Whew! That was close.  The Big-12 collegiate sports conference almost imploded in recent days as Big TV wags money in front of university presidents and athletic directors.

This Iowa State University ’68 graduate was reading stories that it might become an orphan in search of some other sports league to join. Would the Cyclones  have to join a league like the Missouri Valley Conference or the Iowa Athletic Conference with teams like Simpson College or Wartburg College?

Thank you, Texas and Oklahoma and Oklahoma State and Texas A&M and Texas Tech  that you would stick with what was the Big 12 and remain with Iowa State, Kansas, Kansas State, Baylor and presumably Missouri.  Ten teams work.   How weird to have schools like Oklahoma State being in what is now the Pac-10.  As it is, the mighty Nebraska Cornhuskers,  storied program from the Great Plains, are bound for what is the Big 10 (although it really has had 11 teams since Penn State University joined it in 1990.)  The University of Colorado Buffaloes are headed to the Pac-1o.

Some scenarios had Texas, Texas Tech and Texas A&M, along with Oklahoma and Oklahoma State joining Colorado with the Pac-10 for a mighty 16-pack conference — seemingly unwieldy and unsettling  traditions and rivalry.   Now if the 10 remaining teams from the Big 12 don’t get wooed to other leagues, we have a reasonable argument to call it the New Big 10, and let the “Big 10” find a new name.   Lots of possibilities for other league-jumping  are out there.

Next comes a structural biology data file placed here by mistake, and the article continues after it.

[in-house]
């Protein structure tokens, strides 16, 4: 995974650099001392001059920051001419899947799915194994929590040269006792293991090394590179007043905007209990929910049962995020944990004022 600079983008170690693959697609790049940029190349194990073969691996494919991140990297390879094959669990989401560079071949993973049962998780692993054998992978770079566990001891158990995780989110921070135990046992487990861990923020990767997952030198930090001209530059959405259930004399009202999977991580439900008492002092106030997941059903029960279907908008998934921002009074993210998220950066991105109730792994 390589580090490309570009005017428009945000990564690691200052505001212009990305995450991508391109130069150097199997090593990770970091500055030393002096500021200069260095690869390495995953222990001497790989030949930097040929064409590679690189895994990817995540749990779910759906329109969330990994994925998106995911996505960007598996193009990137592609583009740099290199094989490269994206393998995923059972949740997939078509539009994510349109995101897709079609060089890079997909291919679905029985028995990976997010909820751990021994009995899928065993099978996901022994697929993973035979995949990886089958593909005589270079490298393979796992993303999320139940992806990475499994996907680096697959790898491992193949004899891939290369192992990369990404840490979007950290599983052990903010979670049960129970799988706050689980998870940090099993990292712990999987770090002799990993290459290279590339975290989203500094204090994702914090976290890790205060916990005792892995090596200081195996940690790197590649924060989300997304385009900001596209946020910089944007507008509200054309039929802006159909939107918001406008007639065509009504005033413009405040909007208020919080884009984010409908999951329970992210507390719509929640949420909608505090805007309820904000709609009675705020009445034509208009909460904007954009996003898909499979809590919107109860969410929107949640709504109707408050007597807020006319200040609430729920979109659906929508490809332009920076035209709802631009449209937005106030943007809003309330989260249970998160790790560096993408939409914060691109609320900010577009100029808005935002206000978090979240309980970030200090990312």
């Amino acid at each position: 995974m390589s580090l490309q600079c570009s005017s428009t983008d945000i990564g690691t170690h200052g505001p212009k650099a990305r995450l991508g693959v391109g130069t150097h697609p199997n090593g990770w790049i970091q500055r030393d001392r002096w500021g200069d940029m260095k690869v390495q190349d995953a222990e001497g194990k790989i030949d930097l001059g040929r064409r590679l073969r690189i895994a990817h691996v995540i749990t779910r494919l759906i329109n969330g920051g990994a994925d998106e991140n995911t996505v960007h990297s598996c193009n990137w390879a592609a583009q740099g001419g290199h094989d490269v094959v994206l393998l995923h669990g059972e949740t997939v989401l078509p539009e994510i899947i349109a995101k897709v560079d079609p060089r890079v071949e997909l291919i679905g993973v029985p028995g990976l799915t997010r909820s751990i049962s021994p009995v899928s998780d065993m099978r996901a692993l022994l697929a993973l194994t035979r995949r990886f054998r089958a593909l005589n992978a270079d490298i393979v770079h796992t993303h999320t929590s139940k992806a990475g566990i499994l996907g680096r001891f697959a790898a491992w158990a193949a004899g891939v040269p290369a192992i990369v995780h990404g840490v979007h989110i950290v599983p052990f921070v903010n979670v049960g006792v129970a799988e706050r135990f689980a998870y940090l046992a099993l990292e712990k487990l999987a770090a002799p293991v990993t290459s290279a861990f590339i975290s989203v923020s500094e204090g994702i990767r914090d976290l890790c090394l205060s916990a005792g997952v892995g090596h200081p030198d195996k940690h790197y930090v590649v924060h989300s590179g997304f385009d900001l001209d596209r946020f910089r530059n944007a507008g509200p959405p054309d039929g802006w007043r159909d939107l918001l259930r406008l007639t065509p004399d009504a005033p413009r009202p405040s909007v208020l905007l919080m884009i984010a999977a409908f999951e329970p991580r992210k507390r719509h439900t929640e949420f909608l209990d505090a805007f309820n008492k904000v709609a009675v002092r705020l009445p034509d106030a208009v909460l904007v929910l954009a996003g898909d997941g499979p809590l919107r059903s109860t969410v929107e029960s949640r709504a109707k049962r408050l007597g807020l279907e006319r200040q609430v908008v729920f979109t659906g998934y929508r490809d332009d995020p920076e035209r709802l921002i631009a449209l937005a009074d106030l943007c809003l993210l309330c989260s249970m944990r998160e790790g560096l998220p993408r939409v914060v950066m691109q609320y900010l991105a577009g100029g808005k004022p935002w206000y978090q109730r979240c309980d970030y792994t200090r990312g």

When I was a kid growing up in Iowa, it was just the Big 7 Conference — Iowa State, Nebraska, Kansas, Kansas State, Missouri, Oklahoma and Colorado.  It was formed in 1948.  In 1958, Oklahoma State joined to form the Big 8, which is how it was known for 38 years  before the Big 12 was formed with four Texas teams from the old Southwest Conference in 1996.

For seven years, we lived about 20 miles from Ames — home of Iowa State.   Our TV station was WOI-TV from Ames with the school’s Campanile as the station’s symbol. How my parents enjoyed the play of Gary Thompson, the Roland Rocket.  He hailed from tiny Roland, Iowa, and is still recalled as Iowa State’s first real basketball star.

He was the first Cyclone to score more than 1,000 points. At only 5-foot-10, he zipped around the basketball court and was the first from the school to score 40 points in a game.   While a senior in 1956-57, Bobby was chosen for the “consensus team All-American” and was the Big Seven Conference Player of the Year.  He beat out the legendary  Wilt the Stilt Chamberlain of the Kansas Jayhawks for that honor. Gary played shortstop for the ISU baseball team, leading the Cyclones to the College World Series in 1957. He was a fifth-round choice in the 1957 N BA basketball draft, but played on a semi-pro team with the Amateur Athletic Union — the Phillips 66’ers.

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